#12 – Elizabethtown -- I can see my efilmcritic.com editor Chris Parry balking at this inclusion at #12, since his extremely negative review posted here in September has opened many eyes. I disagree with every word of it, but I don’t think Parry is wrong; it’s just that I think that films capture an emotional response at a different level for everyone, and I am certainly aware that Cameron Crowe’s journey of a man (Orlando Bloom) who has to come to terms with not knowing his father and the woman (Kirsten Dunst) who wakes him up is far from original. And yet, the film goes for a feeling of a moment in your life when you know you have to take that next difficult step, and the film’s final moments remind me of a time in the 1970’s, where Hal Ashby and Sidney Lumet reigned supreme, where the film would end on a feeling instead of the plot. And for what it’s worth, I admired the use of the enormous amount of music in the film, and I think it is coming from a filmmaker with his heart in the right place.
Thirteen Runner-ups, in alphabetical order
Capote – Bennett Miller’s film about the life of Truman Capote prior to his famous non-fiction work “In Cold Blood” which was instrumental in creating non fiction writing work. Contains one of the year’s best and most noted performances by Phil Seymour Hoffman as Capote, and mention must also be made for Clifton Collins Jr. who plays imprisoned Perry Smith, who may also be noticed come Oscar time.
Crash – A telling look at racism and cultural collision in Los Angeles, the film is spun off of Robert Altman’s multiple storyline idea but is given fresh energy by Paul Haggis’ screenplay and fine performances by the likes of Matt Dillon, Terrence Howard, Sandra Bullock and Don Cheadle.
Duma – Carroll Ballard’s story of a cheetah and a young boy living in South Africa is a beautiful family film that the film’s distributor, Warner, did not feel had a big enough audience, so they released the film only to Chicago and then did a minimal release outside of the city as the months went on. Which is a shame, because I feel the film would work wonders on children interested in “Kid and his pet” stories. And doesn’t that boil down to…ALL children?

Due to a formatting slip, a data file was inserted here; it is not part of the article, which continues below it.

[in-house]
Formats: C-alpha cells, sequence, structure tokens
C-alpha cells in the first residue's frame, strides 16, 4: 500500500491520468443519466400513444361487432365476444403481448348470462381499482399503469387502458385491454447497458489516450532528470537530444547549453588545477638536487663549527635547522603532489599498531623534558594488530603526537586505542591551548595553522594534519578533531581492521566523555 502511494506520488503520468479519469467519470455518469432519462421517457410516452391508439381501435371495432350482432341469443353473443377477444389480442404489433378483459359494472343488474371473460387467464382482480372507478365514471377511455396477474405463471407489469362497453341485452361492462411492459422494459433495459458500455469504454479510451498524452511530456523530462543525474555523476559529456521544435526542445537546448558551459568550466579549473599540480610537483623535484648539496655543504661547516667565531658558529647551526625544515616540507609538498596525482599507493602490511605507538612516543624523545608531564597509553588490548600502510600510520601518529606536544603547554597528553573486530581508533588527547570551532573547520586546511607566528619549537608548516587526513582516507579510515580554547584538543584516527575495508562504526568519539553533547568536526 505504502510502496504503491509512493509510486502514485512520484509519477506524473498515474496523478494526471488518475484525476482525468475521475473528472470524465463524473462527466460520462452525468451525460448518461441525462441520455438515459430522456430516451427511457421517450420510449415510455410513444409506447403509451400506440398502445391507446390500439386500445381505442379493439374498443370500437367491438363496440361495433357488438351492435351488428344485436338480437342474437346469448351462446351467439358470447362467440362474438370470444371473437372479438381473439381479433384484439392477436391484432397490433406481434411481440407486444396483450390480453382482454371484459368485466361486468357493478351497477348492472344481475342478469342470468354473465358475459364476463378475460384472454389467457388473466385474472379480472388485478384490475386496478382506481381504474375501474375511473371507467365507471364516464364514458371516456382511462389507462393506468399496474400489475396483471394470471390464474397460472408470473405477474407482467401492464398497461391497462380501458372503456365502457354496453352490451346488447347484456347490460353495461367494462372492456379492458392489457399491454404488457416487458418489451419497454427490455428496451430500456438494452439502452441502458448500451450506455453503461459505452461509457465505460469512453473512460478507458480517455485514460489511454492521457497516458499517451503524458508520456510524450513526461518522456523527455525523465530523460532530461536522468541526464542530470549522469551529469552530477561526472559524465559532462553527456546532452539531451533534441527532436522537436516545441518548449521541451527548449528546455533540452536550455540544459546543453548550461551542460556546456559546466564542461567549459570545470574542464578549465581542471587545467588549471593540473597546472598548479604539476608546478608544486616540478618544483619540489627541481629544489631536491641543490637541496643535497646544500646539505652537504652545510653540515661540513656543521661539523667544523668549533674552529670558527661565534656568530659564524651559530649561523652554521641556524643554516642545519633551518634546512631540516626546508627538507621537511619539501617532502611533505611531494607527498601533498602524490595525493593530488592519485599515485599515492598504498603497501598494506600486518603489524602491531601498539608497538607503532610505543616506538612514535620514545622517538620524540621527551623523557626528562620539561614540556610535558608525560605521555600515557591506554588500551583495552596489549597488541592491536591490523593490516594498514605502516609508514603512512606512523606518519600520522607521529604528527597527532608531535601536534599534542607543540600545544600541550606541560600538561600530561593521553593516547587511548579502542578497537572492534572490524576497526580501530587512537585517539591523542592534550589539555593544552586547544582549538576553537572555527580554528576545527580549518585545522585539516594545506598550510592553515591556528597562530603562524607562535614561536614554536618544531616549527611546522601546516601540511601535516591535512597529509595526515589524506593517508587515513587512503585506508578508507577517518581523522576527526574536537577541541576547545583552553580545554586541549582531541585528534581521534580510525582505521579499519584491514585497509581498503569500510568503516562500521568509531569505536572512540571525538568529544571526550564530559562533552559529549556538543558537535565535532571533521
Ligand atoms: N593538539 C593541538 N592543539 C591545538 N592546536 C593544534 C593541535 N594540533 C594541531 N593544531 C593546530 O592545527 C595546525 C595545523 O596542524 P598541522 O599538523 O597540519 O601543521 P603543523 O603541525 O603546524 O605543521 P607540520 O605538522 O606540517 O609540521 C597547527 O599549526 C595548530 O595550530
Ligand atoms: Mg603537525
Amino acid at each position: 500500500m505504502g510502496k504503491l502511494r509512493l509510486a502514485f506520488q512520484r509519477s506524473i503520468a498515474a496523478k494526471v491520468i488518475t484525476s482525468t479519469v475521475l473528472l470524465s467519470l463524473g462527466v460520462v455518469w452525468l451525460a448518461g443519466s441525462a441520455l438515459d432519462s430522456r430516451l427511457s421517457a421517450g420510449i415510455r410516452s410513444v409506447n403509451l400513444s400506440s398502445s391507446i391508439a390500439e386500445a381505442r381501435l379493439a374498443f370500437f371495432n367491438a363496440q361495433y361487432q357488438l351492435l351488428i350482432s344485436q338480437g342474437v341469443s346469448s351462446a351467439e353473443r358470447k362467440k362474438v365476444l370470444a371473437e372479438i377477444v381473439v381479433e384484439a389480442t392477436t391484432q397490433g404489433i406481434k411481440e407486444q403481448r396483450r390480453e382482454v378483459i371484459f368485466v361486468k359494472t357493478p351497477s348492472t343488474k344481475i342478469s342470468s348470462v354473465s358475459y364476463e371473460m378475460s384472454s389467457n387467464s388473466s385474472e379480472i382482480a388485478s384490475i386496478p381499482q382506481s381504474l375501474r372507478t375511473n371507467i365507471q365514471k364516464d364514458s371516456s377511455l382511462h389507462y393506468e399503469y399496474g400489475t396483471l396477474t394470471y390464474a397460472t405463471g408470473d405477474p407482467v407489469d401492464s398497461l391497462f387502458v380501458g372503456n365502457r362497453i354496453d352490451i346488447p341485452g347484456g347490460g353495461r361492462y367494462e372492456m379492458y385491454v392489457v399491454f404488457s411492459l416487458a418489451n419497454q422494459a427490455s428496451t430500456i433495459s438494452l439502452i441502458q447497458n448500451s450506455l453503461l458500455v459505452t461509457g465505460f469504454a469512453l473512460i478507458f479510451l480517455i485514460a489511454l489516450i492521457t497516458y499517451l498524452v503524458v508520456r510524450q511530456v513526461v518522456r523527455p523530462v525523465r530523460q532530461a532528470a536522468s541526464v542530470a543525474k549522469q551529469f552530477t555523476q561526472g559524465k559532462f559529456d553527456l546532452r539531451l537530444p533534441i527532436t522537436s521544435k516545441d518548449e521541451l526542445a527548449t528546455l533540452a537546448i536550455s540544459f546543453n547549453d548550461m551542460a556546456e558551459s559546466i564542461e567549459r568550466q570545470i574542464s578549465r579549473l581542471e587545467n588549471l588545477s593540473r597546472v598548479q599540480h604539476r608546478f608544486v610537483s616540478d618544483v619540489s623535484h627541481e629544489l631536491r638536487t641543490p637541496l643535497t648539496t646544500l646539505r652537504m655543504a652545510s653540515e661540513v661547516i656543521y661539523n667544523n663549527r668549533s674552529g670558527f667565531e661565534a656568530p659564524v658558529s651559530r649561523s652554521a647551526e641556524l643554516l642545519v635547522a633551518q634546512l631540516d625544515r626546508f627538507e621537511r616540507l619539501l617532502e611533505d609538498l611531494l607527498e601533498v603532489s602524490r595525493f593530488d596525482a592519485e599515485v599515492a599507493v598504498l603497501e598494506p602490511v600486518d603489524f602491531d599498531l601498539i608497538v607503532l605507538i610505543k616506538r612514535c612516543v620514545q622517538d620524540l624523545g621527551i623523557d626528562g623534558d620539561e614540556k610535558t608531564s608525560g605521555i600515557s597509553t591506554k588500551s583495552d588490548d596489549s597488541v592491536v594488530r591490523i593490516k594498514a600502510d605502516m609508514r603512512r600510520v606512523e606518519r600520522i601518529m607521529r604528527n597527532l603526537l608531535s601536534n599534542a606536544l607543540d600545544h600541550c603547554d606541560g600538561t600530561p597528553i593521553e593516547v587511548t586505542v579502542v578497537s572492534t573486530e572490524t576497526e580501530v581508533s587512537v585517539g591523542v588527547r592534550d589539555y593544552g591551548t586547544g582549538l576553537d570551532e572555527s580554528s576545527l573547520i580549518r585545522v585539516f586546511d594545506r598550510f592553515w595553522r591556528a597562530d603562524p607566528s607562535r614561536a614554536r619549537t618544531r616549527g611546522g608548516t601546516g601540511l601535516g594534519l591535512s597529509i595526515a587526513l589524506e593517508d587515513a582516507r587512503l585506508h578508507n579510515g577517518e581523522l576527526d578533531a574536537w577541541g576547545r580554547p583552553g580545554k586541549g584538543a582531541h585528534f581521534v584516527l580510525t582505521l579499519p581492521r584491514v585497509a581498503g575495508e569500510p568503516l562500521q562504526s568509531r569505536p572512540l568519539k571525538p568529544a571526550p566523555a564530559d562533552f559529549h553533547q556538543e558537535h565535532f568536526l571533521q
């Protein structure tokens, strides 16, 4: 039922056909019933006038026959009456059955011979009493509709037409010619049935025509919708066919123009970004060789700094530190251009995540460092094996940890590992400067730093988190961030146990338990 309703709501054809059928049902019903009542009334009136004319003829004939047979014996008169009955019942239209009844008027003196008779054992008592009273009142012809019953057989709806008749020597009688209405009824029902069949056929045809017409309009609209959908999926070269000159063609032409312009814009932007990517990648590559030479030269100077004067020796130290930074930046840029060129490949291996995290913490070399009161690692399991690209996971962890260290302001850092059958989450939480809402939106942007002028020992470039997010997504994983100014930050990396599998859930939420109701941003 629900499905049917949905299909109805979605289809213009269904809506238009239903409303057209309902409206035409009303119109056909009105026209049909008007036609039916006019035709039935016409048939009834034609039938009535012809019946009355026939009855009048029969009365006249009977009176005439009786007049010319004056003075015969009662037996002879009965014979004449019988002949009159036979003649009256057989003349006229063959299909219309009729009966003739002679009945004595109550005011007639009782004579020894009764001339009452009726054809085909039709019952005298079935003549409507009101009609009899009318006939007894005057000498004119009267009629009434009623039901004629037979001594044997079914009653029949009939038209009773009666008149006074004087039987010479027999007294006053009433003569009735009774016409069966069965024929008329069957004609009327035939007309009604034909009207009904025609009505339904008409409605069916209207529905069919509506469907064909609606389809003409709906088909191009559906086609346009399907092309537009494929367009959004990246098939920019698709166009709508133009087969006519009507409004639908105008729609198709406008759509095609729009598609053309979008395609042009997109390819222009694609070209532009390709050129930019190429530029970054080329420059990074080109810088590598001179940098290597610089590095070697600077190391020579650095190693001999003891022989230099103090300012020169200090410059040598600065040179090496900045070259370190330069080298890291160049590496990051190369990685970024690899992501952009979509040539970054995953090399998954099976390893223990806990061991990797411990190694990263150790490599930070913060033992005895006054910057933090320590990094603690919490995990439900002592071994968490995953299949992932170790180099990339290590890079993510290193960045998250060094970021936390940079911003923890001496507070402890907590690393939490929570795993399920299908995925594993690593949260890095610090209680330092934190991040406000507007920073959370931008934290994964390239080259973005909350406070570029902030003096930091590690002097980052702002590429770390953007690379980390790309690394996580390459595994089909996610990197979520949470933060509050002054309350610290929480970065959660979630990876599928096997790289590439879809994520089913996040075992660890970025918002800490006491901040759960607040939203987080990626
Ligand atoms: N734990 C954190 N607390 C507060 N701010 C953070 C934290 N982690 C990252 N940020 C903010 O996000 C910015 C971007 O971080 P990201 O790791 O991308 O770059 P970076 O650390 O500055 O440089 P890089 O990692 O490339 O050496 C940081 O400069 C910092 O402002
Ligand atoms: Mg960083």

The 40 Year Old Virgin – Steve Carell as an aging celibate is the funniest film I have seen this year, which is now on DVD in the theatrical version as well as an extended director’s version. I like both versions about equally; the theatrical version is tight and effective in the cinemas while the DVD is more like the “hangout” edition where you can laugh some more with some friends and beers handy.
Grizzly Man and The White Diamond – This double shot of Werner Herzog documentaries would make a great double feature. “Grizzly Man” was his more popular feature from this year, showing the footage of crazy Timothy Treadwell as he lived too close to grizzly bears in Alaska and we watch his video footage in horror. “The White Diamond”, which has been in film festivals and is finding its way to video, is about the flight of jungle airships to film rainforests in Guyana, and it shows the story from the perspective of Dr.Graham Dorrington whose friend and colleague died 12 years previous on a similar expedition. Herzog is a master of character, timing and nature, and both films show his unique flavor of storytelling.
A History of Violence – As I was watching “Munich” last week, I couldn’t help but think about this film as a parallel to how violence is shown on film. Both Spielberg’s film and David Cronenberg’s story of an ordinary man whose past comes back to him as he does a heroic act show the brutality, the mess and the sudden chaos of violence through characters who are opposed to it yet are forced to resort to it. Here, we’re less shocked by the gore and brutality of what we see but why Tom Stern (Viggo Mortensen in a fantastic performance) does what he does.